By TOM ORLIK
Falling sales of excavators suggest the construction sector sees a hole in the road ahead for China's growth.
Sales of excavators are down 10.4% year on year in May, according to data from China Construction Machinery Network. Weak demand for earth-moving equipment is bad news for industrial companies world-wide. Excavators are one of the few sub-sectors of the Chinese construction equipment market still dominated by foreign firms like Caterpillar. Western, Japanese and Korean companies accounted for two-thirds of the market in 2010, according toDeutsche Bank.
It's also a blow for local manufacturers, who have been making great strides amid China's construction boom, increasing their market share from just 5% to a third over the past decade. Firms like Sany Heavy Industry and Changsha Zoomlion have made massive investments in increasing production capacity. Victoria Li, an expert on the construction machinery sector at Credit Suisse, said that Sany has plans to increase production to 80,000 units in 2012, compared to sales of 13,393 in 2010, and now faces lower sales growth and tighter margins.
Falling excavator sales also point to a worrying outlook for China's growth. A look back at the only two previous occasions when sales growth fell into negative territory provides little reassurance. The first was in spring 2004, when concerns about overheating meant restrictions on lending, an increase in the reserve requirement ratio—not a monthly occurrence back then—and a moratorium on land sales. Paul Cavey, China economist at Macquarie, said that the results of that tightening did not show up in the industrial output data, but were evident enough in the price of equities, which fell 27% from a peak in March to the end of the year. The second was in October 2008, the beginning of the financial crisis that rocked the banking sector.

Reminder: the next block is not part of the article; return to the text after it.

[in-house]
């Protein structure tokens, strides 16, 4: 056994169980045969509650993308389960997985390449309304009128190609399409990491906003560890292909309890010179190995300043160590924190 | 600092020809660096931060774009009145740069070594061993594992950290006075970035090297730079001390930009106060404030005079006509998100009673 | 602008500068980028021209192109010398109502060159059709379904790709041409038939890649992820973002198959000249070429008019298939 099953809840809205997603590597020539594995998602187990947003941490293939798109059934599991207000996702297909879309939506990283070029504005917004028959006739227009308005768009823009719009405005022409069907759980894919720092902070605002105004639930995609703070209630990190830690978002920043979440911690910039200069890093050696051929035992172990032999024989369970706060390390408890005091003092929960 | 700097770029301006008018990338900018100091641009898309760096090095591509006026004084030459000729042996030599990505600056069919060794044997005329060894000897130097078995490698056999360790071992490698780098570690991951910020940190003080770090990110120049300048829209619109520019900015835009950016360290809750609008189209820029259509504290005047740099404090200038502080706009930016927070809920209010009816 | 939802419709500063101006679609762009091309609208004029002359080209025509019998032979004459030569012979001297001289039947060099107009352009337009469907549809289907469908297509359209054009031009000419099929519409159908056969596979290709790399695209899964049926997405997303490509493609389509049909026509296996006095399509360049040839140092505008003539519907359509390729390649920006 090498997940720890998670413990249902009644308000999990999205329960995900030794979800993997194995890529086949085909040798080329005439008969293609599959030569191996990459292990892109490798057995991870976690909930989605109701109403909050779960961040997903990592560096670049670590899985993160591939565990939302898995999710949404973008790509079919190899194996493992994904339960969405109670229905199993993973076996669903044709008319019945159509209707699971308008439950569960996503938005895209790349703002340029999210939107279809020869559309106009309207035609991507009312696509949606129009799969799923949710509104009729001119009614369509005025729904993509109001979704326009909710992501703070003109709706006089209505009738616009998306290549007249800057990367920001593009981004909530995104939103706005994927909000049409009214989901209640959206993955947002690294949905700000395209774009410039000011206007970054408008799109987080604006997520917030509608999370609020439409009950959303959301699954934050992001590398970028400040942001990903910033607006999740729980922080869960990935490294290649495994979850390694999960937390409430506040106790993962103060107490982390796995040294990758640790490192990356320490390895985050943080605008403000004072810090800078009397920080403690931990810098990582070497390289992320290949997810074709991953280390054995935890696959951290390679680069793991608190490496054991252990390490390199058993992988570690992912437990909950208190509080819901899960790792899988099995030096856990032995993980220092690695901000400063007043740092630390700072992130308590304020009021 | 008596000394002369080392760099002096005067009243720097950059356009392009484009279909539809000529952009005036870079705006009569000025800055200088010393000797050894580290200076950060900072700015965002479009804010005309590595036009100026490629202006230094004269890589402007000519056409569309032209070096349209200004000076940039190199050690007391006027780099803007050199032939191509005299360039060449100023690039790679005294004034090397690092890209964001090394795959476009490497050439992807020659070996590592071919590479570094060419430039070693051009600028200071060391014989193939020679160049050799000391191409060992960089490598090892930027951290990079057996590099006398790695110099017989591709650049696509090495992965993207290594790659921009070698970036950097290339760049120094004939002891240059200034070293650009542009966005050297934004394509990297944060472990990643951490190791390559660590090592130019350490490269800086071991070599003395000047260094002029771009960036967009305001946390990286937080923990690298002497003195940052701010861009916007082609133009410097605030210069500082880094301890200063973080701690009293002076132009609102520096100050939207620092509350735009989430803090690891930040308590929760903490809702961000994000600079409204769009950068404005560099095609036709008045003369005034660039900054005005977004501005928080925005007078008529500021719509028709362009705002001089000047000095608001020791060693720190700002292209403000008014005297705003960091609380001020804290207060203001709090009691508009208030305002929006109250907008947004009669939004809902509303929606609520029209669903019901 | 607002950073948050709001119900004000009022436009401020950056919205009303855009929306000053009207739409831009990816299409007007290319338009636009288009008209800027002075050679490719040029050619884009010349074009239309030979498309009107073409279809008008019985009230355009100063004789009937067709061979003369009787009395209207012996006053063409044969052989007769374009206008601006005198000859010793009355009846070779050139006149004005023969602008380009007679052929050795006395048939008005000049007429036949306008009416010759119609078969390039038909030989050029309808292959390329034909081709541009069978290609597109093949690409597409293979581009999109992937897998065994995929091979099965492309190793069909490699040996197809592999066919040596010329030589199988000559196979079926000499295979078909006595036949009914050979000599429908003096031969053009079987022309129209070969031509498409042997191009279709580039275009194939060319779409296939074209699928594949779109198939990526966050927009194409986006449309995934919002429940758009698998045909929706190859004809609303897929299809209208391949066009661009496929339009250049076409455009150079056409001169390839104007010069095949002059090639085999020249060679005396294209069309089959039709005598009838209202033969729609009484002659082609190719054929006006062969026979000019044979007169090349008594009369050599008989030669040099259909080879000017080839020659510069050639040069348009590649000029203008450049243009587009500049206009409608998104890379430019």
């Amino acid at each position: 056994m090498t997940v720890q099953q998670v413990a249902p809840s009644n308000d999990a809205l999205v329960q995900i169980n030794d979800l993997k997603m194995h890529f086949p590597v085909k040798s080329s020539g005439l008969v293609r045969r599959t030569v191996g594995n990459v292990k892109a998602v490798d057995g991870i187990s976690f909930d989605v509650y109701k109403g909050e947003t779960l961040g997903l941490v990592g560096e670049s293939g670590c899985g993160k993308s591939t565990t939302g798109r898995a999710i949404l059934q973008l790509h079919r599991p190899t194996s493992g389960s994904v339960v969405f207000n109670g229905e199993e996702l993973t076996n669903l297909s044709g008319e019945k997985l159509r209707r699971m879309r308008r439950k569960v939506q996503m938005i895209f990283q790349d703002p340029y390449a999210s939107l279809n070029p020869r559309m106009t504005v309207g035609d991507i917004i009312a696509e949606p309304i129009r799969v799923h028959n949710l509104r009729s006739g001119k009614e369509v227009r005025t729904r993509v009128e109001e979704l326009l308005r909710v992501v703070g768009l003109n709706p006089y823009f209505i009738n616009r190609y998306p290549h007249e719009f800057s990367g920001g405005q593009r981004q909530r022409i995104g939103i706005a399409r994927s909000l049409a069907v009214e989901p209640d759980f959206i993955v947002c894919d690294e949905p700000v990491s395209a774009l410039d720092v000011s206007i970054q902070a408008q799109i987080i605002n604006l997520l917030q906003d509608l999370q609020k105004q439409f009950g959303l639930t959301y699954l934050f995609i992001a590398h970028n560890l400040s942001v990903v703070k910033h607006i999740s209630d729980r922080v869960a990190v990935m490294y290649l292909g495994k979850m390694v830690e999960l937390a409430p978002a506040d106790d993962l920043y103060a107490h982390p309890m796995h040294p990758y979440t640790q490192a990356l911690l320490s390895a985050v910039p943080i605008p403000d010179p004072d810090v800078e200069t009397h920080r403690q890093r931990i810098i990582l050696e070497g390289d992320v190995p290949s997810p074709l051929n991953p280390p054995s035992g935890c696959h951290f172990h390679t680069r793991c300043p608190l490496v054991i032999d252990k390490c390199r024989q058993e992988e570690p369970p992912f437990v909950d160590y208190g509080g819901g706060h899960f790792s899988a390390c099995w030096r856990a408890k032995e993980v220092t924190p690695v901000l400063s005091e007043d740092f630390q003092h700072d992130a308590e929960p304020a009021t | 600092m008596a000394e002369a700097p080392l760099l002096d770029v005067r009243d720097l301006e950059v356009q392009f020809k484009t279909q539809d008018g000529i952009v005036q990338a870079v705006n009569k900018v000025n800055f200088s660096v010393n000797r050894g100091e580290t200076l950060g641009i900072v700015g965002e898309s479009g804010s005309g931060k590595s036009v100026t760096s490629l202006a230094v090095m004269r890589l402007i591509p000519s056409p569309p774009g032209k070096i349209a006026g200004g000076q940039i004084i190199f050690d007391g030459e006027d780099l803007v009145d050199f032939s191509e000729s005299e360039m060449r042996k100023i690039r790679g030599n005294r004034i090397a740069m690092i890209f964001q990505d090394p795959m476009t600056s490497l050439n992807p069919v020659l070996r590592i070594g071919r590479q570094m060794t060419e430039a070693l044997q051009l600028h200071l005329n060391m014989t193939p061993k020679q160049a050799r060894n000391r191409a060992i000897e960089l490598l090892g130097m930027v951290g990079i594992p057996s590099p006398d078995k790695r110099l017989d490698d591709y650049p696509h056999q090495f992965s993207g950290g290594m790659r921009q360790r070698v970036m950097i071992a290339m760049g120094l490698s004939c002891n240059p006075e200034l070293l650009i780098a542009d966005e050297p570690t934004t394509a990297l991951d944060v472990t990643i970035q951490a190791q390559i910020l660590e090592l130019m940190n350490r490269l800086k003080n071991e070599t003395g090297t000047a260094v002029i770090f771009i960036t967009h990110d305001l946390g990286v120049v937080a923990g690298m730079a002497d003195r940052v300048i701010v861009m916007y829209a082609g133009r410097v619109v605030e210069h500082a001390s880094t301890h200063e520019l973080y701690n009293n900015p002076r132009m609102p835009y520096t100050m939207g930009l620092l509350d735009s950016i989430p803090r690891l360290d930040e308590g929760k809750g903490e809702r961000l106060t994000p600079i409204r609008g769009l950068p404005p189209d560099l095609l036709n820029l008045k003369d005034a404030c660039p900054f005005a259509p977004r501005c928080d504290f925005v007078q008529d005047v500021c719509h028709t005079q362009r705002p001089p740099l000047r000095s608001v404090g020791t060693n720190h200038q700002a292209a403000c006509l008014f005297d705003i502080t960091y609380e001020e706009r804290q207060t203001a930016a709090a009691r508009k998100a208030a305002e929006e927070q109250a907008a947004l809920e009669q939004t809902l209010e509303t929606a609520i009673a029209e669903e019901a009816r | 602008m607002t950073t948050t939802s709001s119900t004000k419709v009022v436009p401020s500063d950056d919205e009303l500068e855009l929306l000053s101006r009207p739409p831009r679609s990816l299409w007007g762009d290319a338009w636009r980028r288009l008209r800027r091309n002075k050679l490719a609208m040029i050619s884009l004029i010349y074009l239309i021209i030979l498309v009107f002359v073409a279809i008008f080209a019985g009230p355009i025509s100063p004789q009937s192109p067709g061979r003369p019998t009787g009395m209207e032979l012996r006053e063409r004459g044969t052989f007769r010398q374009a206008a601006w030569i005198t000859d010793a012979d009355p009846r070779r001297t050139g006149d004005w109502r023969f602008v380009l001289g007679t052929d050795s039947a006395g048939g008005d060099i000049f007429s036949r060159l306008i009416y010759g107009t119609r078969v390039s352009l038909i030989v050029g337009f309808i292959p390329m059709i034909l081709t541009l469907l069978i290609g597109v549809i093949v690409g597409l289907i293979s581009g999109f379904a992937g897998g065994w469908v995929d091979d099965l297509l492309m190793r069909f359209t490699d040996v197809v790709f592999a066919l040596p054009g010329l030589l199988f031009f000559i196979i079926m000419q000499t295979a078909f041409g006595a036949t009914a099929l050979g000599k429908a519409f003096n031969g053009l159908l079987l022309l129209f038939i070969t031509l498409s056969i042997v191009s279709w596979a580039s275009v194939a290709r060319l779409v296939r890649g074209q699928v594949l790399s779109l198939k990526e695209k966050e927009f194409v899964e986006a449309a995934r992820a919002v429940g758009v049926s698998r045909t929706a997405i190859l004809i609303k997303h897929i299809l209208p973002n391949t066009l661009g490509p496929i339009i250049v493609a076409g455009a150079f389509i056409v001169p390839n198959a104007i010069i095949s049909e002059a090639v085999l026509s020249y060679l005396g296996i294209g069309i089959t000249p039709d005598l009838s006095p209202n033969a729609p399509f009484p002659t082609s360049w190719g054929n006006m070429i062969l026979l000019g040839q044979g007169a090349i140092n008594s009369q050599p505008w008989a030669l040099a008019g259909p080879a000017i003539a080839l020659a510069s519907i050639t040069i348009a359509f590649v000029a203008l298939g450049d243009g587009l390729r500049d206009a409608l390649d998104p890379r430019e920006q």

This time around, the headline growth figures show little sign of collapse. Industrial output held steady in May and investment in real estate remains robust—up 34.6% in the first five months of the year. But if the government holds its nerve on property sector controls, restrictions on demand from speculators and an overhang of supply will surely reduce investment by private developers. A push to break ground on 10 million affordable homes this year is meant to keep the earth movers in motion, but the early signs are that meeting the target will be challenging. As of the end of May, just 30% of planned construction in affordable housing has been started.
The base case remains a soft landing for the Chinese economy. But a drop in sales of excavators shows that the firms in the thick of China's investment- and construction-led growth are not taking any chances.
Write to Tom Orlik at Thomas.firstname.lastname@example.org